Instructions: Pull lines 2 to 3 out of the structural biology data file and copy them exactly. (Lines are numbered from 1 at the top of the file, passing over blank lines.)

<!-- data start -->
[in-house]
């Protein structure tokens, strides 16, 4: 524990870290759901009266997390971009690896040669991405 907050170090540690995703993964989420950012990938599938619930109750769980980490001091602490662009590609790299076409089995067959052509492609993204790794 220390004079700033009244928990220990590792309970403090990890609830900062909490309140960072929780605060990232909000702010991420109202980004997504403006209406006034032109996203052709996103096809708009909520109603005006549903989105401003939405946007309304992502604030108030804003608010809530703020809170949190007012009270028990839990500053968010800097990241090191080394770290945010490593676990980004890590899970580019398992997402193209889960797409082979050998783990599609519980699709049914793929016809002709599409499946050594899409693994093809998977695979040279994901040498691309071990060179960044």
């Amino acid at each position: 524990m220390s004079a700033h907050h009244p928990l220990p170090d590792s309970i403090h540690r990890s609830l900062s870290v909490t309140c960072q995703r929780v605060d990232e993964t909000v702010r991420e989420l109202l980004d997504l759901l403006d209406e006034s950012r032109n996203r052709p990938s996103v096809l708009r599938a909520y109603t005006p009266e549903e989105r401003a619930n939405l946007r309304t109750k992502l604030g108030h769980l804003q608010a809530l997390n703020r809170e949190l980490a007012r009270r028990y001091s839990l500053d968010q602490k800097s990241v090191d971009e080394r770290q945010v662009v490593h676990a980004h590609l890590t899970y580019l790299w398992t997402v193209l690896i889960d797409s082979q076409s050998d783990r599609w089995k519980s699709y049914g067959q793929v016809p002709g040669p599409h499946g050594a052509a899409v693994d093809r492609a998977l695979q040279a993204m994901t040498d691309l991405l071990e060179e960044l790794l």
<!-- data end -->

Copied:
């Protein structure tokens, strides 16, 4: 524990870290759901009266997390971009690896040669991405 907050170090540690995703993964989420950012990938599938619930109750769980980490001091602490662009590609790299076409089995067959052509492609993204790794 220390004079700033009244928990220990590792309970403090990890609830900062909490309140960072929780605060990232909000702010991420109202980004997504403006209406006034032109996203052709996103096809708009909520109603005006549903989105401003939405946007309304992502604030108030804003608010809530703020809170949190007012009270028990839990500053968010800097990241090191080394770290945010490593676990980004890590899970580019398992997402193209889960797409082979050998783990599609519980699709049914793929016809002709599409499946050594899409693994093809998977695979040279994901040498691309071990060179960044």
């Amino acid at each position: 524990m220390s004079a700033h907050h009244p928990l220990p170090d590792s309970i403090h540690r990890s609830l900062s870290v909490t309140c960072q995703r929780v605060d990232e993964t909000v702010r991420e989420l109202l980004d997504l759901l403006d209406e006034s950012r032109n996203r052709p990938s996103v096809l708009r599938a909520y109603t005006p009266e549903e989105r401003a619930n939405l946007r309304t109750k992502l604030g108030h769980l804003q608010a809530l997390n703020r809170e949190l980490a007012r009270r028990y001091s839990l500053d968010q602490k800097s990241v090191d971009e080394r770290q945010v662009v490593h676990a980004h590609l890590t899970y580019l790299w398992t997402v193209l690896i889960d797409s082979q076409s050998d783990r599609w089995k519980s699709y049914g067959q793929v016809p002709g040669p599409h499946g050594a052509a899409v693994d093809r492609a998977l695979q040279a993204m994901t040498d691309l991405l071990e060179e960044l790794l």